They preside over the whole company, meeting regularly with the board, which means theyhave a top level view of the company as a whole. Not only will they be equipped with a true feel of the whole business, but they’ll know what can realistically be achieved in terms of budget and capacity.
They ought to give final approval, to ensure whatever pieces of the brand have been decided further down the chain fit into the overall vision.
Finally, in some companies the CEO and the brand will intermingle, and possibly eclipse one another. Take Facebook, for example. Mark Zuckerberg’s name is synonymous with the company; our perceptions are coloured by The Social Network, a film about his life; when Facebook was on trial earlier in the year, Zuckerberg was on trial. It’s hard to think of one without the other: everything Zuckerberg says or does gets tied to Facebook, and vice versa.
Nowadays, with thought leadership such a huge part of marketing—most often with CEOs being the thought leaders—they speak on behalf of the brand, and the brand is shaped by who they are. Not only do they need to be completely aware of exactly what the brand is that your company’s trying to project, but they need to help shape it because they’re a crucial part of it.
While the CEO may well be a good mouthpiece of the brand, and have the final say, the person who will be overseeing the fleshing-out of the brand vision, and day-to-day implementation, is the CMO.
The CMO needs to own brand. This is their primary jurisdiction, and as such, they need to make sure they know it inside out, and work effectively to make the brand excel. The CMO needs to be thinking about high level messaging and the brand’s core narrative.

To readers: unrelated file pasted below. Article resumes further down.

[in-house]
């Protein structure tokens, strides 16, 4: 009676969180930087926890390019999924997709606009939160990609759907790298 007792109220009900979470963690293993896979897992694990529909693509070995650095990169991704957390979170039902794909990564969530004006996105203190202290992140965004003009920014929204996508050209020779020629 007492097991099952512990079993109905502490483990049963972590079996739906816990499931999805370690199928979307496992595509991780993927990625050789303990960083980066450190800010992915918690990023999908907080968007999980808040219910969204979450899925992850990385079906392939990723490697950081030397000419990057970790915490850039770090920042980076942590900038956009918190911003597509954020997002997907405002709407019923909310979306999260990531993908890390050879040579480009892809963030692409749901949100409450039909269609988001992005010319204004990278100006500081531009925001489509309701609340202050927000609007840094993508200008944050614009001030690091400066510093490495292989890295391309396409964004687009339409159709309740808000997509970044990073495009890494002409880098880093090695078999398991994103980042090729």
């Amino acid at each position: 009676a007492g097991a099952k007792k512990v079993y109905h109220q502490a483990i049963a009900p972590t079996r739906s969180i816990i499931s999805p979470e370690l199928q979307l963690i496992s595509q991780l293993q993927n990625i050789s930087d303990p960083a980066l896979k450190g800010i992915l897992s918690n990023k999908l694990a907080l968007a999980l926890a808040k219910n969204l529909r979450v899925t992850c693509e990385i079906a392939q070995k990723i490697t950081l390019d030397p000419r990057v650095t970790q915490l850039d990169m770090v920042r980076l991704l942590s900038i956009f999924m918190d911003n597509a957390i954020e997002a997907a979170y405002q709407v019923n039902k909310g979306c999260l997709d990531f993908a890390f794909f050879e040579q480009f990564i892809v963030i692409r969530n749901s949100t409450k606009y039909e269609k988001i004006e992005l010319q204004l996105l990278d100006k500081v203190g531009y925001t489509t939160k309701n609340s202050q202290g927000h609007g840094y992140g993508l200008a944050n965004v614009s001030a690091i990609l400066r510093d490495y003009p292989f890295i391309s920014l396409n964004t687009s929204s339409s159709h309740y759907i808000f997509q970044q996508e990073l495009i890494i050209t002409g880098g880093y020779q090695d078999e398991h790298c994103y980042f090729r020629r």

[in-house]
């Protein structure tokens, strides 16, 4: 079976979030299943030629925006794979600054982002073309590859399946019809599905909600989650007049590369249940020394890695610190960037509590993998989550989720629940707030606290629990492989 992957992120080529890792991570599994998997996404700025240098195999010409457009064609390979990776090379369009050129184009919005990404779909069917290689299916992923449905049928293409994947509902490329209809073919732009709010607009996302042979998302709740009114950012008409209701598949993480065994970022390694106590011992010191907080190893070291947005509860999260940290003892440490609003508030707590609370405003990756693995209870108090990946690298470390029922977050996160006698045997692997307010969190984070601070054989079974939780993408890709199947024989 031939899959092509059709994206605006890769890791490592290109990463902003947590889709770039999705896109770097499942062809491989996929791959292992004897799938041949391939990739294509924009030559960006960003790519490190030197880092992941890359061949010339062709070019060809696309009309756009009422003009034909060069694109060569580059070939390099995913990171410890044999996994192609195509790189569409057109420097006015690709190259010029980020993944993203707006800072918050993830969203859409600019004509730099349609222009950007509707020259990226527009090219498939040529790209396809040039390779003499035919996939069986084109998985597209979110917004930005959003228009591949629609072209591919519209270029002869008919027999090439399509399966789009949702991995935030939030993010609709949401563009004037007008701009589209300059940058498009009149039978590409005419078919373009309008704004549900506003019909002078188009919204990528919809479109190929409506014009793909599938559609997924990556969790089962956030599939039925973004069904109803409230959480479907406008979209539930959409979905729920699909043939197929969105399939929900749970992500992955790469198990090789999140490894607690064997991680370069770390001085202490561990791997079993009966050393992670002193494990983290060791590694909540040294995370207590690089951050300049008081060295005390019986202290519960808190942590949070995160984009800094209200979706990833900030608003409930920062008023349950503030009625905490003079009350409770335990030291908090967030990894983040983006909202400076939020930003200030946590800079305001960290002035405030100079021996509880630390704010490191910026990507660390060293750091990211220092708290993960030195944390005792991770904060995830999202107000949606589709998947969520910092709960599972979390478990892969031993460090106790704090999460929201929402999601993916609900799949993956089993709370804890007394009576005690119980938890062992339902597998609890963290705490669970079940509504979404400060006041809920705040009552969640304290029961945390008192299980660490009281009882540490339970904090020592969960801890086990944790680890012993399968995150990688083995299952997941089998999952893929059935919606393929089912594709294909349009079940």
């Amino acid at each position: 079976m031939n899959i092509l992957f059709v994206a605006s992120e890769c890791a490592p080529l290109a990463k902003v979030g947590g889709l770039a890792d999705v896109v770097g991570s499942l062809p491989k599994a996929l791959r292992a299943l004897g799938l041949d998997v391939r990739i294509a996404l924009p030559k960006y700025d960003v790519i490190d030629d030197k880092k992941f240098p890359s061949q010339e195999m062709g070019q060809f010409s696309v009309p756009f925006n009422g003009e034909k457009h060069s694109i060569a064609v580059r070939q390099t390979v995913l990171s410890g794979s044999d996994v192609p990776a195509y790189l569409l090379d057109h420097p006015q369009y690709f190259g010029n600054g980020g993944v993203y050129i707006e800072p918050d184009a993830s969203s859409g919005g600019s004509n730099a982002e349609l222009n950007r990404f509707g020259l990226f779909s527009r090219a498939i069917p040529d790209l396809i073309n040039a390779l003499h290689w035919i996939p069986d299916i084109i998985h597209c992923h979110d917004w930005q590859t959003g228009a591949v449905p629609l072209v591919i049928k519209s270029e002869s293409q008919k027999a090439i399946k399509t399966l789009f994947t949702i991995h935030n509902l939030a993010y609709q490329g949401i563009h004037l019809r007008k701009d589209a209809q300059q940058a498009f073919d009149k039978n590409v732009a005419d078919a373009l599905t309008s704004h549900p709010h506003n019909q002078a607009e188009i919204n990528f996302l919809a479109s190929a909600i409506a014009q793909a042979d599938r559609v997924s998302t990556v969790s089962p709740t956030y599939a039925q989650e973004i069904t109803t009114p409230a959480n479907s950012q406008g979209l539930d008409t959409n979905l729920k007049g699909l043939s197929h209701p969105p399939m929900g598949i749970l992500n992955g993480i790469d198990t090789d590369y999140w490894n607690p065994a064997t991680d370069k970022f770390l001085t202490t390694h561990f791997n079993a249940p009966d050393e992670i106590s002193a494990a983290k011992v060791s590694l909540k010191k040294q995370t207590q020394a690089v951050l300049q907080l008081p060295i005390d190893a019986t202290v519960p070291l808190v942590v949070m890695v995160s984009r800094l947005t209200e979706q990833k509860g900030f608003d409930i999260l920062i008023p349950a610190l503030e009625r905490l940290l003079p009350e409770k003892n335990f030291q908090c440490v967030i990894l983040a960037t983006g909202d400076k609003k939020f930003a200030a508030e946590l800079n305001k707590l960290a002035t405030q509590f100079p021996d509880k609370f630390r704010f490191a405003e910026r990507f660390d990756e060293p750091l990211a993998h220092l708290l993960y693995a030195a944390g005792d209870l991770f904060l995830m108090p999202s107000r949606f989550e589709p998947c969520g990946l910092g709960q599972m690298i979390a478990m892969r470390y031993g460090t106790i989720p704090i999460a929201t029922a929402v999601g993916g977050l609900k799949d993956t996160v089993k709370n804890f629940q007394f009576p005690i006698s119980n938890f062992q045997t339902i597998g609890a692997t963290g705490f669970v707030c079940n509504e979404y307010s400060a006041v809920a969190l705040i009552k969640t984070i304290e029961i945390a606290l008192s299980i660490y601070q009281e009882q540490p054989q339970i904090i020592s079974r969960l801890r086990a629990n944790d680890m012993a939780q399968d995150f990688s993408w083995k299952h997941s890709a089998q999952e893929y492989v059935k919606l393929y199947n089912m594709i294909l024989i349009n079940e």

From here they can effectively strategise brand guidelines, campaigns, events and content, ensuring that everything is inline with the direction they’ve agreed with the CEO. It’s important they take responsibility for creating briefs for other teams and agencies, and that they communicate regularly with them. Since they have access to what other teams are working on, they need to facilitate cohesion across different areas.
This is where frameworks, templates and brand guidelines are a CMO’s best friend. Messaging templates to ensure emails are on brand, for example, can be given to the content team, the events team, and the customer services team to ensure that whatever department consumers are touching base with, they’re receiving a similar experience.
Roxanne Taylor, CMO at Accenture is clear on the need for CMOs to involve themselves in all areas of the business, and take responsibility for ensuring the brand is acting in unison no matter which part a consumer encounters.